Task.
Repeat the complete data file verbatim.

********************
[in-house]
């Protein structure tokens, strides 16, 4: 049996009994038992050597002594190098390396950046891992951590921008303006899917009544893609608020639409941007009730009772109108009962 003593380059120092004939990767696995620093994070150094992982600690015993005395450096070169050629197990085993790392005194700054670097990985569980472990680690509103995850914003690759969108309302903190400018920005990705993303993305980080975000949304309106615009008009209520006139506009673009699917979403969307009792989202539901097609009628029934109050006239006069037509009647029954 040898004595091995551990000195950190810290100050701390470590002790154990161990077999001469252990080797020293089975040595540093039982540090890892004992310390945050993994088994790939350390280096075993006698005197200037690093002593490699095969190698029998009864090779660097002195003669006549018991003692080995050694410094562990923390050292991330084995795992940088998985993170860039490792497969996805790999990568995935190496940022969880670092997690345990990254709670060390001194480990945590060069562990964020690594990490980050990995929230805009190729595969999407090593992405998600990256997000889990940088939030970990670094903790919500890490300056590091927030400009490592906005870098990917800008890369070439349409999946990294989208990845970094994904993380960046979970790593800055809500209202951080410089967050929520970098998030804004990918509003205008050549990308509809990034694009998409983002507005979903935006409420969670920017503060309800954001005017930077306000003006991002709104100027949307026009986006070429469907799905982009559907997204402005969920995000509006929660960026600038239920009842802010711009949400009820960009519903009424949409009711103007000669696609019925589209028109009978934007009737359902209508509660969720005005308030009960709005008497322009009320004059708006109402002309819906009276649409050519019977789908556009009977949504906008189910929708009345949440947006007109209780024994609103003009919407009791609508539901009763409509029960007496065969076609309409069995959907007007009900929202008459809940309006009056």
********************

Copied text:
[in-house]
């Protein structure tokens, strides 16, 4: 049996009994038992050597002594190098390396950046891992951590921008303006899917009544893609608020639409941007009730009772109108009962 003593380059120092004939990767696995620093994070150094992982600690015993005395450096070169050629197990085993790392005194700054670097990985569980472990680690509103995850914003690759969108309302903190400018920005990705993303993305980080975000949304309106615009008009209520006139506009673009699917979403969307009792989202539901097609009628029934109050006239006069037509009647029954 040898004595091995551990000195950190810290100050701390470590002790154990161990077999001469252990080797020293089975040595540093039982540090890892004992310390945050993994088994790939350390280096075993006698005197200037690093002593490699095969190698029998009864090779660097002195003669006549018991003692080995050694410094562990923390050292991330084995795992940088998985993170860039490792497969996805790999990568995935190496940022969880670092997690345990990254709670060390001194480990945590060069562990964020690594990490980050990995929230805009190729595969999407090593992405998600990256997000889990940088939030970990670094903790919500890490300056590091927030400009490592906005870098990917800008890369070439349409999946990294989208990845970094994904993380960046979970790593800055809500209202951080410089967050929520970098998030804004990918509003205008050549990308509809990034694009998409983002507005979903935006409420969670920017503060309800954001005017930077306000003006991002709104100027949307026009986006070429469907799905982009559907997204402005969920995000509006929660960026600038239920009842802010711009949400009820960009519903009424949409009711103007000669696609019925589209028109009978934007009737359902209508509660969720005005308030009960709005008497322009009320004059708006109402002309819906009276649409050519019977789908556009009977949504906008189910929708009345949440947006007109209780024994609103003009919407009791609508539901009763409509029960007496065969076609309409069995959907007007009900929202008459809940309006009056």